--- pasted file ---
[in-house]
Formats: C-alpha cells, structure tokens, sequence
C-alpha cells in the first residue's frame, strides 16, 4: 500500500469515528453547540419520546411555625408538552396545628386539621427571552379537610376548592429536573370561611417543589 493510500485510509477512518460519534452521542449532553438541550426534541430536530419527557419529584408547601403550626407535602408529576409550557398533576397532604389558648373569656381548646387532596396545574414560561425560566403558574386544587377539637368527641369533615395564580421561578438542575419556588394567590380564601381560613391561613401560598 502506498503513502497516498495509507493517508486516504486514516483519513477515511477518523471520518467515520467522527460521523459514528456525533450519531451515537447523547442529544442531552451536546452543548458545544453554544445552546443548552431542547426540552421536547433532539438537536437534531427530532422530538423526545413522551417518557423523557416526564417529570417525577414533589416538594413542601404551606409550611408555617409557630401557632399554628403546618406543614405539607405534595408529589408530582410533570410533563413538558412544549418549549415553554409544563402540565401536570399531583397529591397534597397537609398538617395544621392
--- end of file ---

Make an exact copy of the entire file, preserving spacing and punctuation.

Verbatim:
[in-house]
Formats: C-alpha cells, structure tokens, sequence
C-alpha cells in the first residue's frame, strides 16, 4: 500500500469515528453547540419520546411555625408538552396545628386539621427571552379537610376548592429536573370561611417543589 493510500485510509477512518460519534452521542449532553438541550426534541430536530419527557419529584408547601403550626407535602408529576409550557398533576397532604389558648373569656381548646387532596396545574414560561425560566403558574386544587377539637368527641369533615395564580421561578438542575419556588394567590380564601381560613391561613401560598 502506498503513502497516498495509507493517508486516504486514516483519513477515511477518523471520518467515520467522527460521523459514528456525533450519531451515537447523547442529544442531552451536546452543548458545544453554544445552546443548552431542547426540552421536547433532539438537536437534531427530532422530538423526545413522551417518557423523557416526564417529570417525577414533589416538594413542601404551606409550611408555617409557630401557632399554628403546618406543614405539607405534595408529589408530582410533570410533563413538558412544549418549549415553554409544563402540565401536570399531583397529591397534597397537609398538617395544621392